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Science and Spirituality Join Forces for Water

Report: “Seeds of Peace: Honoring Water, Source of Life” in Los Angeles

Two hundred participants – scientists, clergy, spiritual practitioners, artists, and concerned citizens – gathered for an all-day teach-in on Sunday, March 8, 2015 at Loyola Marymount University in Los Angeles, exploring practical solutions to the global climate crisis and water shortage. Organized by the Southern California Parliament of the World’s Religions, “Seeds of Peace: Honoring Water, Source of Life” offered spiritual practice, sacred ritual, social action, and climate-based workshops, as well as a vibrant communal marketplace with 40 vendors all focused on the life-sustaining role of water.

From l., Rev. Canon Sally Bingham, Marianne Williamson, Rabbi Sharon Brous, Andy Lipkis, Grandma Mona, and Prof. John B. Cobb, Jr. – Photo: Ruth Broyde SharoneThe main afternoon session featured a panel of environmental experts and prominent social activists: Grandmother Mona Polacca, one of the 13 International Indigenous Grandmothers; Andy Lipkis, founder and head of TreePeople; Rev. Canon Sally Bingham, founder and executive director of Interfaith Light and Power; Rabbi Sharon Brous, a nationally known religious leader and social activist; and John B. Cobb, Jr., a renowned eco-theologian and professor emeritus of the Claremont School of Theology. The panel was moderated by well-known spiritual teacher-author-activist Marianne Williamson.

Scientist Reese Walker, known as “The Earth Doctor,” delivered an impassioned talk about the melting of the polar caps and the ongoing disappearance of multiple species – a result of the current climate crisis – with concrete suggestions for practical action.

The Khalsa Peace Corps served “langar” to all who attended. – Photo: Joy Krauthammer

Artistic highlights throughout the day included the premiere of an original composition by Academy-Award-winning composer Yuval Ron, performed by Scarlet Rivera (Bob Dylan’s violinist) on a unique “peace violin” fashioned by Venerable Reverend Patrick McCollum from wood and ashes that he collected from holy places and sites of conflict around the world. Other performances featured the Grammy-nominated Constance Demby of Musical Currents, playing her sonic steel space bass, "Peace Troubadour" Stephen Longfellow Fiske, and a performance by the Move the World social action youth dance troupe from Topanga Canyon.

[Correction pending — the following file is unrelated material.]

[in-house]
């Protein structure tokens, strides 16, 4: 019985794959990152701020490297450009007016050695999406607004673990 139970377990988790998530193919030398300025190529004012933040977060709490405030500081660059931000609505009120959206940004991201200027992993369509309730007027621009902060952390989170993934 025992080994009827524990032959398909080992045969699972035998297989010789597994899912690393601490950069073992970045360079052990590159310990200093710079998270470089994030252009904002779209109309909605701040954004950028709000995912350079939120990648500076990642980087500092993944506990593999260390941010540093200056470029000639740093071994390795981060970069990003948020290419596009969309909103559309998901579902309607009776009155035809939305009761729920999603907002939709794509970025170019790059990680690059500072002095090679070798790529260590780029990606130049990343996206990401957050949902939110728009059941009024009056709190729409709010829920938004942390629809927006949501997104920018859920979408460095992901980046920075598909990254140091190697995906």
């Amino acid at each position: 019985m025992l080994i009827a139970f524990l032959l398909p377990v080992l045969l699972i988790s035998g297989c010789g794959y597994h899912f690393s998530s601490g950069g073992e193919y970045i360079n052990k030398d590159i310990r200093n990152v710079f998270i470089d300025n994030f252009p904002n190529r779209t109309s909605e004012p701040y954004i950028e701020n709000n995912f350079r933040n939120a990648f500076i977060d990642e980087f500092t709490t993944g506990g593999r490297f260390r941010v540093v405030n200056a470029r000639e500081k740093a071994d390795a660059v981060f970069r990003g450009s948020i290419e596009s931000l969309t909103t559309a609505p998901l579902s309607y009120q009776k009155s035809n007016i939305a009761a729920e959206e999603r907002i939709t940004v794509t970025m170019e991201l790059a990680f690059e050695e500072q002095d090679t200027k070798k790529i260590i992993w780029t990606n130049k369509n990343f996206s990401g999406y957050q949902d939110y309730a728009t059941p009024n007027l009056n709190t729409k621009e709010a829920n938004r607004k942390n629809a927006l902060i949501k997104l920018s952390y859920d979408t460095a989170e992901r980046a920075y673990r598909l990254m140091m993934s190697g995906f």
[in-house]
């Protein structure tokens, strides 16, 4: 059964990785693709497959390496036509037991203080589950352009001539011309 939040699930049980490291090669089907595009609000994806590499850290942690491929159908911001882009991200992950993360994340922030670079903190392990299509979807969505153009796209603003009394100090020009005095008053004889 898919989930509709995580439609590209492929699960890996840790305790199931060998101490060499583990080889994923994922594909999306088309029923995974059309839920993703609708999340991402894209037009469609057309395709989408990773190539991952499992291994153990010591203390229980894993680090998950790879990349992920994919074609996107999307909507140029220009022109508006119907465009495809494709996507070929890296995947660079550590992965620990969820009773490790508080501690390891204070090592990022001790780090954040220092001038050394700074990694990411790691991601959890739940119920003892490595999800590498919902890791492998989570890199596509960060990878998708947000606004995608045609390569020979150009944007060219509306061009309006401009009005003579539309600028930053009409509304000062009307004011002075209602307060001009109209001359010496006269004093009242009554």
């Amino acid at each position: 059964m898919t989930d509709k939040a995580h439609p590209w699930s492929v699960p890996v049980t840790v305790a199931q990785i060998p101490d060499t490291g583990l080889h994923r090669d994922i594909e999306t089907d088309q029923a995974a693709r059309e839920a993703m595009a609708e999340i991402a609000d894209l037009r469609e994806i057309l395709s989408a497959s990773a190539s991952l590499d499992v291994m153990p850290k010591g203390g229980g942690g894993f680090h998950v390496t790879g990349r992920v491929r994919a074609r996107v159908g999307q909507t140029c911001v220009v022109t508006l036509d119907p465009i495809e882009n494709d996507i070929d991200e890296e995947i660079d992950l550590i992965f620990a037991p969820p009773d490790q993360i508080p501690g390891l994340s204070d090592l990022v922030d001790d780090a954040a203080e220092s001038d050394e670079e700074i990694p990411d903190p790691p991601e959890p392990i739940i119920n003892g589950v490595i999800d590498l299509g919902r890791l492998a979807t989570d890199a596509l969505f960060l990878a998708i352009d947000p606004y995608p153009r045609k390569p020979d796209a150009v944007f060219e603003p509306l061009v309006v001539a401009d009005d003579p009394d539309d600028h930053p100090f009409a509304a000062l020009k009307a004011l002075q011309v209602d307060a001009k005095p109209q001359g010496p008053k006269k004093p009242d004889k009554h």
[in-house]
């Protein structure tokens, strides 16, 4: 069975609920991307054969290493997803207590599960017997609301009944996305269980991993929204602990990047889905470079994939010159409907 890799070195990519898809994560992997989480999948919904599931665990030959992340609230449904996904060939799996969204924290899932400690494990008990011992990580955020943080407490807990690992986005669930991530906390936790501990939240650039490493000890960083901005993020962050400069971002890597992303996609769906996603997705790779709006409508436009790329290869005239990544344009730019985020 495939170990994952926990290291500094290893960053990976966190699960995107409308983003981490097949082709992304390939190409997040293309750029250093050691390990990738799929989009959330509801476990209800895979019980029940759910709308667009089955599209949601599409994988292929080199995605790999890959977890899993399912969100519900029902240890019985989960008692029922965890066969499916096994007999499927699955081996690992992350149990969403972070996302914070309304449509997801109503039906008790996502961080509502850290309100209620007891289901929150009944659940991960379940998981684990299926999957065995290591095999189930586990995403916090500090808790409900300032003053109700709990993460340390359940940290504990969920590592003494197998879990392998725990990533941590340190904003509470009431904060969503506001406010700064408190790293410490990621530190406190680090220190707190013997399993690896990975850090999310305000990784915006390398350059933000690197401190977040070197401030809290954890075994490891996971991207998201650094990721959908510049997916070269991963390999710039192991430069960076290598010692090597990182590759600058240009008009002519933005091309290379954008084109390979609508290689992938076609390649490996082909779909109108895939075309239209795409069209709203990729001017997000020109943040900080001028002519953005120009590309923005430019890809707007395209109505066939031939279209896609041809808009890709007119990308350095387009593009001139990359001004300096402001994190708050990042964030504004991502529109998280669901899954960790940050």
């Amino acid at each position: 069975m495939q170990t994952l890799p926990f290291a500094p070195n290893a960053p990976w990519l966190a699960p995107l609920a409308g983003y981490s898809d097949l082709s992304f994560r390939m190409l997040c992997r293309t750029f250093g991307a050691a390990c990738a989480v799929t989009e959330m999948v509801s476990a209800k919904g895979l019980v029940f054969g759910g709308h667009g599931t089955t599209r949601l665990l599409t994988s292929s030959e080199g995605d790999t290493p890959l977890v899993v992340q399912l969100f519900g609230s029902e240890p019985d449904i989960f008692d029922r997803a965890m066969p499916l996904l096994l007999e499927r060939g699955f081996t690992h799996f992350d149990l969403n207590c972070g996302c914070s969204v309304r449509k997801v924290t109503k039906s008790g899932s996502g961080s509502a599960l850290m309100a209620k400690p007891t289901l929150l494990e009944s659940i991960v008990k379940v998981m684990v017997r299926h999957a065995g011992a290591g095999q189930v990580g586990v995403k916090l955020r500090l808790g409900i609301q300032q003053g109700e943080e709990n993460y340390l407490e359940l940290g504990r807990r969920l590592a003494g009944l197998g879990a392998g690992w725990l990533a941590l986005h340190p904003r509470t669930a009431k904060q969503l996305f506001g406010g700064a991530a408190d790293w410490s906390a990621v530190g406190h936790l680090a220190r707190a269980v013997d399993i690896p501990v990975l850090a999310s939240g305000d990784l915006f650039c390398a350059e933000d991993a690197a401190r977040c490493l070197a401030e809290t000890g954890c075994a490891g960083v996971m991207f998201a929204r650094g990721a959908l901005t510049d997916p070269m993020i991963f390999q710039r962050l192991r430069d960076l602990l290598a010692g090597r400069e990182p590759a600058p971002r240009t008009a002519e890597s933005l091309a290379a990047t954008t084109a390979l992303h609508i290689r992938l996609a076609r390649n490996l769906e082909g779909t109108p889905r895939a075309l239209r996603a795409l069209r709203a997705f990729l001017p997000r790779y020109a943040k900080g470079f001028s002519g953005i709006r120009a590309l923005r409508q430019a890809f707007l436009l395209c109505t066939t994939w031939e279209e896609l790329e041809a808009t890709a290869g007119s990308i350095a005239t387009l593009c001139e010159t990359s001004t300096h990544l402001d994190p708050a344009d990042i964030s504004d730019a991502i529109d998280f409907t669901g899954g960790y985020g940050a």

U.N. International Women’s Day was also celebrated at mid-day in a special ceremony with candle lighting and songs, organized by Ariella Lewis, a local interfaith activist. And a complimentary vegetarian lunch – called langar in the Sikh tradition, was donated by the Sikhs’ Khalsa Peace Corps.

Gilla Nissan, who led a workshop based on the Kabbalistic interpretation of the Hebrew letter “mem,” for “Mayim” (water), later commented, “There was a transformative energy in the room that left me very moved, and, as a meditation teacher, I was touched to think about the importance of moving from meditation to action.”

Since 2007 SCCPWR has been dedicated to creating groundbreaking events about current events and religious diversity involving both religious and secular communities, as well as drawing attention to the work of the global Parliament. This was SCCPWR’s third Seeds of Peace event, recognized on Sunday with a special framed certificate from Los Angeles Mayor Eric Garcetti. It was awarded, the certificate said, “For all you do for the citizens of Los Angeles to promote dialogue about the variety of sacred experiences and building peace and community.”